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# Why doesn't Sparta report on measures of Peak Force?

#### If looking for a single quantitate value to compare individuals or track progress, look no further than Jump Height!

Force is a relatively misunderstood term but is particularly important for those individuals who are measured by their performance in their sport or military mission. When people think about increasing force, the number one thought is how to increase the amount of weight we lift. By squatting heavier, we move more mass. And if we have the ability to move more mass, the force will be higher. While this is a correct assumption, mass is only one part of the equation. When an individual moves: sprints, jumps, or lands they can produce and absorb up to 5 times their body weight, yet have we ever seen someone squat 5 times their body weight? Misleading visualization like the one below lead individuals to think that more weight means more force, and less weight (and higher velocity) means less force, but this is completely inaccurate. Here the word Force is used incorrectly, as it should instead be Load or Resistance.ᵃ

By definition, force has a component of TIME. The ability to create, absorb, and apply force has more to do with timing of our movement than simply mass or weight. Perhaps the best example of such timing is the situation of peak force versus average force. Peak force is a measure at a specific moment in time, and research has shown this metric can be accurate (reliable) using quality measurement tools such as force plates. So the question becomes whether or not this metric is valid. Peak force does not take into consideration time, which forces the measurement to be very specific and invalid as it relates to movement. The specificity refers to the population and the type of test. For example, a shorter athlete with strong Olympic lifting experience will outshine others in an isometric mid-thigh pull. How much force you create is just as important as how and when that force is created.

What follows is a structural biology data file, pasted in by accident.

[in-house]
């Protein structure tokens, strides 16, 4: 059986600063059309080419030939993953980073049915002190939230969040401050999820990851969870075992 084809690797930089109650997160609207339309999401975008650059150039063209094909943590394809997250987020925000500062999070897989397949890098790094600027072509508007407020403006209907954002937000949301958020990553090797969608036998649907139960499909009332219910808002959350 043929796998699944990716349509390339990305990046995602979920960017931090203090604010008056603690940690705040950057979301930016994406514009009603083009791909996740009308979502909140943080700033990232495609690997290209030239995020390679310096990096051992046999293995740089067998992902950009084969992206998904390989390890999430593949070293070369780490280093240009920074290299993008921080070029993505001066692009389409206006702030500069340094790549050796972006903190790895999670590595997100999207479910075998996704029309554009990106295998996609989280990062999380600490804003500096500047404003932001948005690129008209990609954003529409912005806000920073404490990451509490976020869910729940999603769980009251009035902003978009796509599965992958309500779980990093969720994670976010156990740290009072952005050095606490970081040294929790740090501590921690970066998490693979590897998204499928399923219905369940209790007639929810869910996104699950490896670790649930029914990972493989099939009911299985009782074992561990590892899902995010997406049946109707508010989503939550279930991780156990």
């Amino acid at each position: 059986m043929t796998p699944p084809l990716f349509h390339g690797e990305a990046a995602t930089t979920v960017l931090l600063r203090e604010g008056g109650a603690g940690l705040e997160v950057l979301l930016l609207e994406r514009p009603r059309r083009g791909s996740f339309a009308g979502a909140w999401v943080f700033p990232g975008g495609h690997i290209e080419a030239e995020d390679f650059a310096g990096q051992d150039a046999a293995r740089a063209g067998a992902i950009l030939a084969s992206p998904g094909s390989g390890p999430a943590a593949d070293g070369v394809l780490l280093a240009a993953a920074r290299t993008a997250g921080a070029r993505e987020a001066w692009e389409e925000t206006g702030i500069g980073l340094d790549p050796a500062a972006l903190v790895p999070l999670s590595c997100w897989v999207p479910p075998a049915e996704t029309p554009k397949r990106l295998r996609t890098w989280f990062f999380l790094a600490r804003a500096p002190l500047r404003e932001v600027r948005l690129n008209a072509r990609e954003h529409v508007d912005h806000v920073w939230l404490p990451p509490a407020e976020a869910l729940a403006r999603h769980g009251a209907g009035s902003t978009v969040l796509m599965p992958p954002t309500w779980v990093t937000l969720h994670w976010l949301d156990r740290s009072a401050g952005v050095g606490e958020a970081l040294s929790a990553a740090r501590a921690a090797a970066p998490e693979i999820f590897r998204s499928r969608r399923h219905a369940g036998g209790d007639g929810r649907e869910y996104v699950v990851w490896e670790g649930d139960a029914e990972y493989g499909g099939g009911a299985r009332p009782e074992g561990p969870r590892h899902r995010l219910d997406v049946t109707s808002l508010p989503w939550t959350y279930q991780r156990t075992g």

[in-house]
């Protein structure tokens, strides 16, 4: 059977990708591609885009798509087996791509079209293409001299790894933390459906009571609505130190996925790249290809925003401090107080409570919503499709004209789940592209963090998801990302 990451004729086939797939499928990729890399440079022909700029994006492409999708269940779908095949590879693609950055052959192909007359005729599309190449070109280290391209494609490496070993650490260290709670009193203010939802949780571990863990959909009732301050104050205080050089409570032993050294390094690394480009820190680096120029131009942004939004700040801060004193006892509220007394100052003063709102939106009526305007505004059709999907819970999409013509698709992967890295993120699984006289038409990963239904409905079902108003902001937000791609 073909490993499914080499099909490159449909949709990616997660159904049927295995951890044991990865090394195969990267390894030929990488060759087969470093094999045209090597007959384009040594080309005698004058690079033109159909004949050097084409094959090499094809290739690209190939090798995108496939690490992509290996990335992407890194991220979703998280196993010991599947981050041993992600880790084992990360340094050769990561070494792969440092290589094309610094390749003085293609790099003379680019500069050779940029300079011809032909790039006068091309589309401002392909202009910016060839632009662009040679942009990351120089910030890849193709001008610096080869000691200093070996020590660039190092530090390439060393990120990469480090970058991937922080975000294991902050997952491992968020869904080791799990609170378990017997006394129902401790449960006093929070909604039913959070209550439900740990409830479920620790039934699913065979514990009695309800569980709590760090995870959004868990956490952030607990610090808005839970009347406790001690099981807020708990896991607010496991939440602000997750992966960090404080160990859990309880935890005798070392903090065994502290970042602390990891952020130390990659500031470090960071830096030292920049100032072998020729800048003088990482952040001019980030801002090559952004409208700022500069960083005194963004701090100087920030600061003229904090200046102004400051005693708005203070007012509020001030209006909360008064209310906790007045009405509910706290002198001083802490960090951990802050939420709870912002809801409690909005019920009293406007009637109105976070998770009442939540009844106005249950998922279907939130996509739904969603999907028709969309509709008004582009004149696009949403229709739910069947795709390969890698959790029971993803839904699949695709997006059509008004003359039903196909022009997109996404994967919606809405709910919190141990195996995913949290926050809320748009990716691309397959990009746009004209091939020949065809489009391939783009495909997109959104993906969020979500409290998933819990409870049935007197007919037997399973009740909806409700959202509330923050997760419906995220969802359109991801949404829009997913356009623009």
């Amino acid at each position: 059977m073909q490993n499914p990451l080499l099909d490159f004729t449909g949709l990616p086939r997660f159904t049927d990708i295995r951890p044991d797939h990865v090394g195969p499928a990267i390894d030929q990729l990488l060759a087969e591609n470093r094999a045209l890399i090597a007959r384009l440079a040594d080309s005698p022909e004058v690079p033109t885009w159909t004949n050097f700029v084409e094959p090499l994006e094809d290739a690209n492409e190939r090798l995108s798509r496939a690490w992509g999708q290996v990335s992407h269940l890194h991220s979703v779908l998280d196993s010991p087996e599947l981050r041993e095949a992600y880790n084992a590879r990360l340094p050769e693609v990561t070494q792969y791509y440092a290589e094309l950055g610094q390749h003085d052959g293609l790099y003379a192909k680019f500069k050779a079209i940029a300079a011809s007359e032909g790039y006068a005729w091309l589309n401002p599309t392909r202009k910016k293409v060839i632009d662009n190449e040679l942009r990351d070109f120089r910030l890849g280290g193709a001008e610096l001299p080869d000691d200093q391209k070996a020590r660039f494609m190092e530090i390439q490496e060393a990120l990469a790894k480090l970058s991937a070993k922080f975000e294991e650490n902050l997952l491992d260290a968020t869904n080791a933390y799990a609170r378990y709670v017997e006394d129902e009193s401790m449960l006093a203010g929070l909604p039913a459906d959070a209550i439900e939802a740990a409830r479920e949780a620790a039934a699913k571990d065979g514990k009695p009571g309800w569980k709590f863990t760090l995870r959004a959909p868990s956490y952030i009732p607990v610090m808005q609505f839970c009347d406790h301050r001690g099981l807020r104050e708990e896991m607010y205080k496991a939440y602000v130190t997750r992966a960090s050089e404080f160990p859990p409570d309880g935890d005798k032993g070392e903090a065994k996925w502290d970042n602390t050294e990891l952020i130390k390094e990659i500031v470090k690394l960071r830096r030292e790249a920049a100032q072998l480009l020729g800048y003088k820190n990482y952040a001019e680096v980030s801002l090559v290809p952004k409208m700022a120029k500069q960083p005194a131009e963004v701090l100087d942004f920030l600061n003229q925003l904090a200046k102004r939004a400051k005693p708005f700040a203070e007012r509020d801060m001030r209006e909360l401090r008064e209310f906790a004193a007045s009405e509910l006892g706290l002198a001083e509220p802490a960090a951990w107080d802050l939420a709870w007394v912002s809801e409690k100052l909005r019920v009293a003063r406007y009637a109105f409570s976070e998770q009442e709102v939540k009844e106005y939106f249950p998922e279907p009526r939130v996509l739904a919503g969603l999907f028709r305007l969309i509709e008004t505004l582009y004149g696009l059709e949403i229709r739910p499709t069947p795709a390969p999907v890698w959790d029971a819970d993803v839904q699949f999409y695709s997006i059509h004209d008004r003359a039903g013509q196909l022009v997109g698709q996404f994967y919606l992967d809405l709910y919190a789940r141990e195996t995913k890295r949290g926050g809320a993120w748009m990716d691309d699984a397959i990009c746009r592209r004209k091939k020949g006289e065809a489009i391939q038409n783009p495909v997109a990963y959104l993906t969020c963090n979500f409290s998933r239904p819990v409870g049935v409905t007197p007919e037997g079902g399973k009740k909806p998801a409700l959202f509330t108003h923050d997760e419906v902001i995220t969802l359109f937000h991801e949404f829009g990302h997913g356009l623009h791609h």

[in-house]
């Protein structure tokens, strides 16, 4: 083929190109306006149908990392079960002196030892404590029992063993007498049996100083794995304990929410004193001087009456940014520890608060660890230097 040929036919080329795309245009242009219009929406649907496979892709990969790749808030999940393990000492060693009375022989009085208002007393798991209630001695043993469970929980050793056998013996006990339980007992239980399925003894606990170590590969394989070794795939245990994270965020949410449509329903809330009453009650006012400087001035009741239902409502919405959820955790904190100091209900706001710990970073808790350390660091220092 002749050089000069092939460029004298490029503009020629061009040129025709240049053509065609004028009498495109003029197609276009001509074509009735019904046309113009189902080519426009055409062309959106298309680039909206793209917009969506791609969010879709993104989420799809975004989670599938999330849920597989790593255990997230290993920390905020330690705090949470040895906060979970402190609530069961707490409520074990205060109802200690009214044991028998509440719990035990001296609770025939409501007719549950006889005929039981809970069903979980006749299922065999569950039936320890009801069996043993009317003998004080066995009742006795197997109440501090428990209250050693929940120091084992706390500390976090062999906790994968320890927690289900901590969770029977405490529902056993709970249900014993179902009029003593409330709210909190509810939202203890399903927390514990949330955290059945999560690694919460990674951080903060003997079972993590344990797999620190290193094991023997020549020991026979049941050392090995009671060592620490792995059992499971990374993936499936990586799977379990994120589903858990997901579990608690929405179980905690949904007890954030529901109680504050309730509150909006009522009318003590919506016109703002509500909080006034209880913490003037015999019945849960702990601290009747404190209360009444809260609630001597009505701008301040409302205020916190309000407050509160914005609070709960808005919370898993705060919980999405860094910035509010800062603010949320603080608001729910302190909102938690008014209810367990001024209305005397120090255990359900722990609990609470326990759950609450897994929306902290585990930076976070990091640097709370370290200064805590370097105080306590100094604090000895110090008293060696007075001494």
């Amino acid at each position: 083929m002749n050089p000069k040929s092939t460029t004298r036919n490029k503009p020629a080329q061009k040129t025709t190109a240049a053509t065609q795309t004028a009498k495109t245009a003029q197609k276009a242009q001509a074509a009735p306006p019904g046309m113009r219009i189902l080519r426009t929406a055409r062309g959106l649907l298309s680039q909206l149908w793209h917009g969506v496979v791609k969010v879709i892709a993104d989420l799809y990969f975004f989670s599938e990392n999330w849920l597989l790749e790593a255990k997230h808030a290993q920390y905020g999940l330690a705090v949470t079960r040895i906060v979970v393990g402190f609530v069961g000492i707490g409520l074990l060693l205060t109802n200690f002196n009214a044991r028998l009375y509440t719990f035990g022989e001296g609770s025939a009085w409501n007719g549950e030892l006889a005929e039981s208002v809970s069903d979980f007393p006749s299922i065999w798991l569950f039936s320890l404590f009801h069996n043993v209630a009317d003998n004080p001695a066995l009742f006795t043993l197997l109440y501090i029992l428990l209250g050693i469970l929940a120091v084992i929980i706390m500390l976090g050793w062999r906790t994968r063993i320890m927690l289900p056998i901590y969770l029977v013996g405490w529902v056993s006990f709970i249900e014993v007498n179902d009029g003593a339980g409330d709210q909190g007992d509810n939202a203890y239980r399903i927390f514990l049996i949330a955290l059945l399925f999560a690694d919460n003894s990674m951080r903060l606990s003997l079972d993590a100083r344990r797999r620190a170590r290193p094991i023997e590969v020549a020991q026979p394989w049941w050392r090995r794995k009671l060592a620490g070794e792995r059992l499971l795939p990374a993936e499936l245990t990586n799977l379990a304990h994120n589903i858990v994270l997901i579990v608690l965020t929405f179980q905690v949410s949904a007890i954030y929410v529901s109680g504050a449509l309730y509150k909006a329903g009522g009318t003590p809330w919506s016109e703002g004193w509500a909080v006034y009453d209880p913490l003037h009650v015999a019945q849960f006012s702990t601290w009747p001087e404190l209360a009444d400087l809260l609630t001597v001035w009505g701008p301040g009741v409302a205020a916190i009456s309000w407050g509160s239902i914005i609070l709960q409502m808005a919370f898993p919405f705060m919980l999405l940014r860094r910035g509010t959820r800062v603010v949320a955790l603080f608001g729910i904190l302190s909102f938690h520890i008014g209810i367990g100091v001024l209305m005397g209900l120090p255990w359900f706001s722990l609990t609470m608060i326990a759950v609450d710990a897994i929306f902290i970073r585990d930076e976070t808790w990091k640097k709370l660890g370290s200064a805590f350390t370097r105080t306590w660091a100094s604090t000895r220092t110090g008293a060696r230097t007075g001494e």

The average force allows us to look at the ability to produce this force over a period of time. Does an individual produce a large amount of force in an extremely short amount of time, or do they take much longer to produce that high amount of force? Both can have similar readings when looking at peak force but will go about achieving that goal in a much different way. This contrast is particularly evident when differentiating levels of athleticism or populations. A recent study showed collegiate soccer athletes had greater vertical jumping VELOCITIES than recreational soccer athletes, but no differences in peak power output or peak forces (1).

All movement relies on both on the quantity of force as well as the timing of that force. In sports, we can use the example of if the movement is offensive or defensive, reactive or calculated; timing matters. A short-stop in baseball needs to be quick to react to a hit, while a pitcher is able to be more deliberate and apply force over a longer amount of time. Human performance coaches have all seen the “strong and slow” and the “weak and quick” athletes subjectively for years. How does the athlete who cannot squat his own bodyweight jump out of the gym? He/she uses timing differently to produce larger amounts of force by decreasing time not increasing mass. The physics calculation of force clearly shows the superiority of time.